The gender-based concerns and issues not only suggest that Saudi female students may have several different coeducation-related perceptions and experiences, but also that their adaptation to coeducation may be more challenging for them than it is for Saudi male students. Thus, the gender of Saudi female students could be a hindering factor during their adaptation of coeducation, especially during the first semester attending a coeducation program. On the other hand, the mutual points of agreement between male and female participants suggest that Saudi students of both genders would also have similar perceptions and experiences during and post to adapting to coeducation. Therefore, while male and female Saudi students in coeducation would at times face similar challenges, hold similar perceptions and live through similar experiences, at other times, female Saudi students may have different experiences and perceptions that are unique to their gender. These gender-exclusive factors may make adapting to coeducation more challenging, demanding and stressful than it is for male Saudi students.
In the context of the previous studies, I found that the themes of this study partially differ from the themes of such studies, and add new themes that were not previously identified. The foremost significant new theme is that Saudi students of both genders, and regardless of length of stay and exposure to coeducation, continue to experience difficulty and embarrassment when interacting with Saudi students of the opposite sex, and not with non-Saudi students of the opposite sex. In the context of theories, this theme may translate as achieving a temporary level of cultural adaptation to coeducation, and acquiring a contextual intercultural social identity. In other terms, and in answering the first research question, this means that Saudi students of both genders who are attending a coeducation program would base their perception of the normality of coeducation, or mixing of genders, on the context of the situation. For when in a context and situation that normalizes coeducation, such as attending their studies in a cultural environment in which coeducation is the norm or when interacting with American students, they would perceive coeducation as normal and appropriate. However, when Saudi students find themselves in a context and situation in which coeducation is not the norm, such as when returning to Saudi Arabia or when interacting with other Saudi students, their would perceive coeducation to be abnormal and inappropriate.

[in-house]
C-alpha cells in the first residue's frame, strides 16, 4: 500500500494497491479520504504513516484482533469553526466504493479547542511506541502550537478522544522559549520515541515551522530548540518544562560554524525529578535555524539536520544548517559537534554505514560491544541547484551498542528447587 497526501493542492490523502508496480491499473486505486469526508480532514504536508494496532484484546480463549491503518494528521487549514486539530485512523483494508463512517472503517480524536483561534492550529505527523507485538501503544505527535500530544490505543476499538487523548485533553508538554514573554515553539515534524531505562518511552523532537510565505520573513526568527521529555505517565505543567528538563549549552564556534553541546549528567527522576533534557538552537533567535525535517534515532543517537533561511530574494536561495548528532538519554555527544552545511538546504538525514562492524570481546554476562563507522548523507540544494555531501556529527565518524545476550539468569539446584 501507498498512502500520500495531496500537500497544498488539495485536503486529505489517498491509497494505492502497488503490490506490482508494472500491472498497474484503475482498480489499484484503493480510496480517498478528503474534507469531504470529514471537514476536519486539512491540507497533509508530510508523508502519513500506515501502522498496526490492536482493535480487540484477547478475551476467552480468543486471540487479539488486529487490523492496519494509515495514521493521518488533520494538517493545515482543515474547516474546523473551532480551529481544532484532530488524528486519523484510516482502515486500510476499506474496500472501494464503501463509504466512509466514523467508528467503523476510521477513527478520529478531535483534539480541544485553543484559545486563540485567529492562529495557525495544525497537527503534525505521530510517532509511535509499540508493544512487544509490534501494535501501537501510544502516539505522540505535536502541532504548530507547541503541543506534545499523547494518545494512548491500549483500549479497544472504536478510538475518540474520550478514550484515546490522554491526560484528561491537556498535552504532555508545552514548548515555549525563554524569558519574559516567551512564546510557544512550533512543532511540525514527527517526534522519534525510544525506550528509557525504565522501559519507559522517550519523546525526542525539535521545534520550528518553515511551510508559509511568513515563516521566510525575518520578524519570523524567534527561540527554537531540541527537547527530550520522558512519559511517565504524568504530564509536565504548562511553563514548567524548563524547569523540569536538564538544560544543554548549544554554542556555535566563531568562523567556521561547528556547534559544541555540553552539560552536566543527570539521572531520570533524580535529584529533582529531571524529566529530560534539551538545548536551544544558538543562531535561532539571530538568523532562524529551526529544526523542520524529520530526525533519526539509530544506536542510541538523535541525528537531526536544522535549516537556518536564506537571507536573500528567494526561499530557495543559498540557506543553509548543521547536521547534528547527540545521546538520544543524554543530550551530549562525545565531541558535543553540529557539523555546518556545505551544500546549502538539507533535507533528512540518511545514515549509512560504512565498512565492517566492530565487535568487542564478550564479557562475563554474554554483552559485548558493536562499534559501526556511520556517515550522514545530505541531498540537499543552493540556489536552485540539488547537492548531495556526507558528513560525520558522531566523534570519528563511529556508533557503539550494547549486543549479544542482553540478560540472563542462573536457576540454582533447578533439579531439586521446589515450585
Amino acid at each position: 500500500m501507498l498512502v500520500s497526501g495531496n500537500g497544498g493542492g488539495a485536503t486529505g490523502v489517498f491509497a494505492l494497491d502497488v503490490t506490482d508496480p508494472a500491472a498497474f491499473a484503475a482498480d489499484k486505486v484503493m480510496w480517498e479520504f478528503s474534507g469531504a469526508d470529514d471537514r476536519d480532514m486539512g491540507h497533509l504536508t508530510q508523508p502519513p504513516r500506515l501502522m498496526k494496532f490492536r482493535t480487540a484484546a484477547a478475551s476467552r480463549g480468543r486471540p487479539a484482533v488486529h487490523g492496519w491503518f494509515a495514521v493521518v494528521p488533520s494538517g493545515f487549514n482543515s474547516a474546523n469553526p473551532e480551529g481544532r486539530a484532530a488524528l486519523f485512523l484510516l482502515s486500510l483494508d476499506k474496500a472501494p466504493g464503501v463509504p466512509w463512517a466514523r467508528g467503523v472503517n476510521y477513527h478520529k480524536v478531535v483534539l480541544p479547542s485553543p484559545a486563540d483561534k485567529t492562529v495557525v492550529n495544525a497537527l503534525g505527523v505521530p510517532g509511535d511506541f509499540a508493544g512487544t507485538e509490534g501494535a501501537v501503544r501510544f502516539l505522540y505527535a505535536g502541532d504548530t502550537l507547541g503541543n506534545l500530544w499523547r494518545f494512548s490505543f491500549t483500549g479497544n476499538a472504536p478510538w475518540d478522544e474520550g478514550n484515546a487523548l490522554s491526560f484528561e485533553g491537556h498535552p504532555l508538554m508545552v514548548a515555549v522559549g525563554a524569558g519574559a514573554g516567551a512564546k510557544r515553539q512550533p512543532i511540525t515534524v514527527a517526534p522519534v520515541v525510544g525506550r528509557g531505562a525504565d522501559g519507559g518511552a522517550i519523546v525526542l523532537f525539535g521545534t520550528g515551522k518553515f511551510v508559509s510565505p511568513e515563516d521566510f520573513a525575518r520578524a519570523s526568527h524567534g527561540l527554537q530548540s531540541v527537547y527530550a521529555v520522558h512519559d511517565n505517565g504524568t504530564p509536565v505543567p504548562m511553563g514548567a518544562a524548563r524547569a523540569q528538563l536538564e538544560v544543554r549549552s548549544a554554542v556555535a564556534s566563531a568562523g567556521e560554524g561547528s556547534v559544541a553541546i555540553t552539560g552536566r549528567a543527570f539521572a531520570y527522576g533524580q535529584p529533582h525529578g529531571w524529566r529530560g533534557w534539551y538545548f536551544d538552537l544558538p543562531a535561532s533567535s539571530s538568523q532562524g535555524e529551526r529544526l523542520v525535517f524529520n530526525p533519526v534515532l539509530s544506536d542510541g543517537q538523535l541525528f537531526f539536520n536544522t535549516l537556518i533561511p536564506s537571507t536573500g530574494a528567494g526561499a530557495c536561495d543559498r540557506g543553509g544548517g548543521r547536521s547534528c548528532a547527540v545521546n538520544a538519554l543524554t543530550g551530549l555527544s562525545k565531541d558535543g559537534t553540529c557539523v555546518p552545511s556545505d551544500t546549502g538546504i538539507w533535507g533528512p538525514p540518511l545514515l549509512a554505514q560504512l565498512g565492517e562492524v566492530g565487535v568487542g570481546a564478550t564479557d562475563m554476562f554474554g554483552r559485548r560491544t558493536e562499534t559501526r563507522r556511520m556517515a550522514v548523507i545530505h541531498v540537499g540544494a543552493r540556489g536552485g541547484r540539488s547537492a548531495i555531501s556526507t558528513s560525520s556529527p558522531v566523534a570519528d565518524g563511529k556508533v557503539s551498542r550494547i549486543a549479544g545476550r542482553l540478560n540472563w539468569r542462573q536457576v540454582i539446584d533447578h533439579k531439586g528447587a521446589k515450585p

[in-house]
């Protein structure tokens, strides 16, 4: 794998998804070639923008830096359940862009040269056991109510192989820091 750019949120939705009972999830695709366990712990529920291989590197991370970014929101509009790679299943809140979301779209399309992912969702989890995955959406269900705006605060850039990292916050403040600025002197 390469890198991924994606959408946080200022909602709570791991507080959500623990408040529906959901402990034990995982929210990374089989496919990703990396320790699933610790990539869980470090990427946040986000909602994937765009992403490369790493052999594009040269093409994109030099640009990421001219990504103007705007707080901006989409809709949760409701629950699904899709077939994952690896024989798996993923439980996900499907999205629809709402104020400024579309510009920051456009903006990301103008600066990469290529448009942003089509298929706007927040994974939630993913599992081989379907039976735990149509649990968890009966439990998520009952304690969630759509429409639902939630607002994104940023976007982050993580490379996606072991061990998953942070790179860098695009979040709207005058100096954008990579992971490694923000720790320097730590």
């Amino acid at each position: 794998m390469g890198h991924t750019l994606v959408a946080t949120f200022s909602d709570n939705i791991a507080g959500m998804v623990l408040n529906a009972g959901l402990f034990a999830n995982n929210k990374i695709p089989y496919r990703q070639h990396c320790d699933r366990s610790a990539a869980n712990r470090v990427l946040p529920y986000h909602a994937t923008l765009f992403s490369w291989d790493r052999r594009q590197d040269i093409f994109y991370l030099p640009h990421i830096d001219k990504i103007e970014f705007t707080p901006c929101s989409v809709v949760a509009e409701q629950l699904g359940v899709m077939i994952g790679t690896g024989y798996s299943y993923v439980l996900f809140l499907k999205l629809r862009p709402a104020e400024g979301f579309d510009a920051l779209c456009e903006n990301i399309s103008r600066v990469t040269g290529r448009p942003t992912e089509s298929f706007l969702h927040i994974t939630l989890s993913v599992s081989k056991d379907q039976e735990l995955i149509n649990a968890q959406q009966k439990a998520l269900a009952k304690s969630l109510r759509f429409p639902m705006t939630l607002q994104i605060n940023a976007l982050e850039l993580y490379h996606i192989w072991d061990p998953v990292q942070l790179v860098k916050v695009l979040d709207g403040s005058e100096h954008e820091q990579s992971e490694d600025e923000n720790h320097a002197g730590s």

Thus, I conclude that Saudi students attending a coeducation program in the U.S. may have different perceptions and experiences while adapting to coeducation, especially during the first semester, which differ according to their gender and consequently make it more the adaptation process more challenging for female Saudi students. However, after gaining sufficient exposure to coeducation, Saudi students, both male and female, would achieve a similar level of adaptation and adjustment to the cultural difference of coeducation and be capable of interacting effectively and stressfully with non-Saudi students of the opposite sex. The exclusion to this conclusion is that they still may experience various levels of stress, difficulty and embarrassment when interacting with Saudi students of the opposite sex.
It the recommendation for Saudi students who intend to study abroad, The Ministry of Higher Education in Saudi Arabia, The University of Akron and researchers to further investigate the causations of such issue and recommend resolutions that may mitigate the stress of these experiences.